When the larger-than-life Maynard died, his estate was sold and the Little Church was sold to Mrs George Thiery. The church and the Green Lantern Hotel were part of the same property. Each time the hotel changed hands, the Little Church and its story went with it. This continued until the mid-seventies when the then owner, Charles West-Thomas, sold the hotel and excised the Little Church, which he gave to his new bride, Mims Mapp, as a wedding present. Her daughter Geraldine Johnson owns the Little Church to this day.

The Little Church was separated from the hotel when the N3 highway was built and it was left rather vulnerable and close to the road. But seeing an opportunity, Johnson opened a little tearoom alongside the church and she now sells antiques and collectables.

She has encouraged the church to be more than an ornamental attraction and it is used as a “working” church, with services every Sunday. Local farmer Ron Burgess, who is also a pastor, gives services in the non-denominational church every week. If the turnout is big, they use the garden. The tiny church is popular for weddings and baptisms. “It is intimate and has a unique character,” says Johnson.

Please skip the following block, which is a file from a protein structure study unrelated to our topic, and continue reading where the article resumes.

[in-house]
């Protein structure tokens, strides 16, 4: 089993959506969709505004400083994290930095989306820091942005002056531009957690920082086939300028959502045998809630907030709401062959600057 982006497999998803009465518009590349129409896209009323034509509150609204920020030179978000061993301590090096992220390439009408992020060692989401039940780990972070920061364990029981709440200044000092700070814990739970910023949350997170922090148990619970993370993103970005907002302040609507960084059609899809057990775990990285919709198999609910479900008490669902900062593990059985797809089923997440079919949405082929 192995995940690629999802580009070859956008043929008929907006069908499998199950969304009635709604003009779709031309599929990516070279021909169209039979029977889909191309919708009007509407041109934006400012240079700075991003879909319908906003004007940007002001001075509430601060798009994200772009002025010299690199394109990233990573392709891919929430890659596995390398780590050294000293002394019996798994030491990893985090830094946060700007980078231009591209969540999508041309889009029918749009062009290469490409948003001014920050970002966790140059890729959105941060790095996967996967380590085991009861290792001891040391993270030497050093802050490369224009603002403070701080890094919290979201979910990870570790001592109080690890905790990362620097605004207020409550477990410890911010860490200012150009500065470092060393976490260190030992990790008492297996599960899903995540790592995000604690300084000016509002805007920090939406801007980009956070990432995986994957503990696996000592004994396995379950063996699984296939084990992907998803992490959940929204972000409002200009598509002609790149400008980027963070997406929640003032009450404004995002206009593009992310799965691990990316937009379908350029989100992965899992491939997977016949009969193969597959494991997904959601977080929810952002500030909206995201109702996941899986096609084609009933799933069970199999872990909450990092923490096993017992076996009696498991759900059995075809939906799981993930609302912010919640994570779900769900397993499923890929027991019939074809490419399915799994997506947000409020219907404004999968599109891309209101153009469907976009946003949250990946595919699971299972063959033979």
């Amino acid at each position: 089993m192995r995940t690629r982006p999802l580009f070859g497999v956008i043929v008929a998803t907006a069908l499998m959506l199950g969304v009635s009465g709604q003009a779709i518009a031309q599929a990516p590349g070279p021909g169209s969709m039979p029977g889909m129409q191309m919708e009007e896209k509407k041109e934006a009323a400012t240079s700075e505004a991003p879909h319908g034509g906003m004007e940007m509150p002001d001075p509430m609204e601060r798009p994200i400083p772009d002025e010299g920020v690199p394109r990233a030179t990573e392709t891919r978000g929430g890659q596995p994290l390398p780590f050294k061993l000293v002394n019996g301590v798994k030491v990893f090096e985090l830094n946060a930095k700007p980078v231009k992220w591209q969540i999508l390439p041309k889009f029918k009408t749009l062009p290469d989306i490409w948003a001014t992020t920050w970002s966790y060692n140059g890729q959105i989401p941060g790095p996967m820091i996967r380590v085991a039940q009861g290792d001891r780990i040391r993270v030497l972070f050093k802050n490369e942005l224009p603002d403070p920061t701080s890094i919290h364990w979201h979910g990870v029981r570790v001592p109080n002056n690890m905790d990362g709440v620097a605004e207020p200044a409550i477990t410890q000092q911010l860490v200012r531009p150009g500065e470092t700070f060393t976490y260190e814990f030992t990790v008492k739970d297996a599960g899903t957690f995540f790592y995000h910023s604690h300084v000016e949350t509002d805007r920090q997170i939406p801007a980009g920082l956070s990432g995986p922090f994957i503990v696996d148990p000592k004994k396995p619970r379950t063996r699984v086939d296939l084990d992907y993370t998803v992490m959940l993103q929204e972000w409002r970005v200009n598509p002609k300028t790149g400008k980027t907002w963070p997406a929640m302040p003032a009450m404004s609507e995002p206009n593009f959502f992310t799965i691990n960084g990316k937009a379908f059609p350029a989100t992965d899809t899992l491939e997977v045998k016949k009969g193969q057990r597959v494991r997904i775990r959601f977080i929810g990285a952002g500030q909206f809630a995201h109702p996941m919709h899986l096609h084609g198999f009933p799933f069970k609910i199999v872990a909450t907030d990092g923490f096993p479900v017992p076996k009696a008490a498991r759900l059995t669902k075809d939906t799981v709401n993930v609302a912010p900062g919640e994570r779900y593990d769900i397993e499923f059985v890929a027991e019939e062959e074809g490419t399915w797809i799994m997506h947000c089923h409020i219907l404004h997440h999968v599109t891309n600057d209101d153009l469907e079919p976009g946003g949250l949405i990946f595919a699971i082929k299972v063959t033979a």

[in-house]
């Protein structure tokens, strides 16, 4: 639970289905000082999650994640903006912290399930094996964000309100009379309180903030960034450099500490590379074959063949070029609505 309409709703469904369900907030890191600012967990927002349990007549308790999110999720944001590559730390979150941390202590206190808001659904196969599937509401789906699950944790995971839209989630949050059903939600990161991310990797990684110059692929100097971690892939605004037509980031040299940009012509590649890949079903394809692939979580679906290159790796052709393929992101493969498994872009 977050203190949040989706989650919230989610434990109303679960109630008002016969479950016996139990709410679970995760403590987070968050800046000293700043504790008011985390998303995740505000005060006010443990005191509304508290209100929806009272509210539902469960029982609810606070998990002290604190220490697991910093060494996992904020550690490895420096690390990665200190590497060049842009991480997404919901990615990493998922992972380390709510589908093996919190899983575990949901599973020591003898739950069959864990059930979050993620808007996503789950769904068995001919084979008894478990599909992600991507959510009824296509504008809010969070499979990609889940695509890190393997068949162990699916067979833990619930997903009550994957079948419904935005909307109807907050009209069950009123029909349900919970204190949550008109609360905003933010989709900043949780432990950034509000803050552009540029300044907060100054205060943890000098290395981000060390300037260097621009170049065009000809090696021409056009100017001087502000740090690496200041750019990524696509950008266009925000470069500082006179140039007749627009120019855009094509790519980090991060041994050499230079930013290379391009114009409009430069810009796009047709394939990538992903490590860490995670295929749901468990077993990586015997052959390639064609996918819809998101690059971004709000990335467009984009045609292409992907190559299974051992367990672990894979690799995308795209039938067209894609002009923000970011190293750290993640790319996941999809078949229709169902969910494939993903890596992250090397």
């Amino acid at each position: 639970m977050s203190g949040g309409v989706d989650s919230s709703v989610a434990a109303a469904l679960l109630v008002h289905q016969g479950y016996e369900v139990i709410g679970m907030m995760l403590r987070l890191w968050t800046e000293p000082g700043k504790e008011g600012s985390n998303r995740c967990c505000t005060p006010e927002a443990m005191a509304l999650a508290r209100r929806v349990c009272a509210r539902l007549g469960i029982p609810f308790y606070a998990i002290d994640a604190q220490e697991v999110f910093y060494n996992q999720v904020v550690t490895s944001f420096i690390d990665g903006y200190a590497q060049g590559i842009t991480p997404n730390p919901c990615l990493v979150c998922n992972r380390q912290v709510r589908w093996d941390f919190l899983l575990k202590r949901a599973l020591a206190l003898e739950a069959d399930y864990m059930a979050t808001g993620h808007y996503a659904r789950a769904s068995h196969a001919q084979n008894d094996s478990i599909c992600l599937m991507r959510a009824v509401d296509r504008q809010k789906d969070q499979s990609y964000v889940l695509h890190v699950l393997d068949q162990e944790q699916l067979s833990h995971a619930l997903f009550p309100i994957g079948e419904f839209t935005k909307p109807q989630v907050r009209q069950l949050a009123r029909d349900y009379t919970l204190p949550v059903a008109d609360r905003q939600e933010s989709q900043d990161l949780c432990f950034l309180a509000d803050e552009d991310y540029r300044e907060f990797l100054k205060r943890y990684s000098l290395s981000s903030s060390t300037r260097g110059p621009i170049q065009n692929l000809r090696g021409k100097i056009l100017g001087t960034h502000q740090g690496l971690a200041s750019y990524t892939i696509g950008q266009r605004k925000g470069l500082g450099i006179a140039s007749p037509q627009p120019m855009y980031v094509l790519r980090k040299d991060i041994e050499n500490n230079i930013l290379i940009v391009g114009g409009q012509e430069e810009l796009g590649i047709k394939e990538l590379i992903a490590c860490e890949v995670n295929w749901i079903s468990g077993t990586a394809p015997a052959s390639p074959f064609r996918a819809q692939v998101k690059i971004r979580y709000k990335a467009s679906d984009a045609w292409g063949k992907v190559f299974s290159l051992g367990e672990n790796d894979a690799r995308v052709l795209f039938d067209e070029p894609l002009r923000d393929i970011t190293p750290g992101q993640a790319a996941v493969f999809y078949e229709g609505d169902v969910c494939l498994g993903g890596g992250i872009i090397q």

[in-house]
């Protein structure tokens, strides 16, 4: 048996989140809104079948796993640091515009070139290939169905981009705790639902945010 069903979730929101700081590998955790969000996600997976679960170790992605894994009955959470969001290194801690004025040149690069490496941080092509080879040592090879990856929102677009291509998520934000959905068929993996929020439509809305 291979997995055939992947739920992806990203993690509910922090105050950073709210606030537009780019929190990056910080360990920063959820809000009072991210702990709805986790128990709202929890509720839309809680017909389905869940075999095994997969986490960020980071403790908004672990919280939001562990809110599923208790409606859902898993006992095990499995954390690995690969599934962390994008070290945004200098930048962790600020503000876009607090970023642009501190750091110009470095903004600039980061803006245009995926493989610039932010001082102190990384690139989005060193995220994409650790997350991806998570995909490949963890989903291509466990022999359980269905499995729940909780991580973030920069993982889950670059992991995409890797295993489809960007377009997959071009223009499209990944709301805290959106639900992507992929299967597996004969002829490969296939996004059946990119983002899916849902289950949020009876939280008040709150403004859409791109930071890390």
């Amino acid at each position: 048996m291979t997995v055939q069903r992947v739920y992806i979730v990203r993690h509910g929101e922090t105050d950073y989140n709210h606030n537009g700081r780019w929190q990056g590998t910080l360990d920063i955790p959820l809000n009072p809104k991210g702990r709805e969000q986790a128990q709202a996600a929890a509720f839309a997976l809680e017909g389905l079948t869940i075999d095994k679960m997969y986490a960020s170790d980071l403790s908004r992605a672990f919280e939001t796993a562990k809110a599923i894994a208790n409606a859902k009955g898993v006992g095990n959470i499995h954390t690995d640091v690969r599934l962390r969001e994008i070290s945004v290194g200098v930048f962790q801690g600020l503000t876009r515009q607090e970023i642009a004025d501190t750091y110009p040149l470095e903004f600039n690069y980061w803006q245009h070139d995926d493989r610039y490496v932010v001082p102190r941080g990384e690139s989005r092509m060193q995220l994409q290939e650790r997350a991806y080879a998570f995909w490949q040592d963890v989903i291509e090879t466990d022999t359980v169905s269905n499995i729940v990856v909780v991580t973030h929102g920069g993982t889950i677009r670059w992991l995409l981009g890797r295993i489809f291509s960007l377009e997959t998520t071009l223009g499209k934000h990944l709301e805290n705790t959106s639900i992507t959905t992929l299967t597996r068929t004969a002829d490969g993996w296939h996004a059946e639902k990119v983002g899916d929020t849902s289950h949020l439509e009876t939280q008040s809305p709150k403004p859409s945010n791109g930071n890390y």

Burgess says that they encourage visitors to use the prayer book and he says that miracles have happened. “We had a woman come here, whose son was critically injured in a car accident on the N3. We have been praying for him and he is almost fully recovered.”

Burgess has started a thriving crèche and Sunday school as part of the Little Church, and he believes it will continue to thrive. An emergency breakdown service occupies the plot next door and for those who woefully need this service, the church may provide a good spot to offer up prayers for heavenly guidance.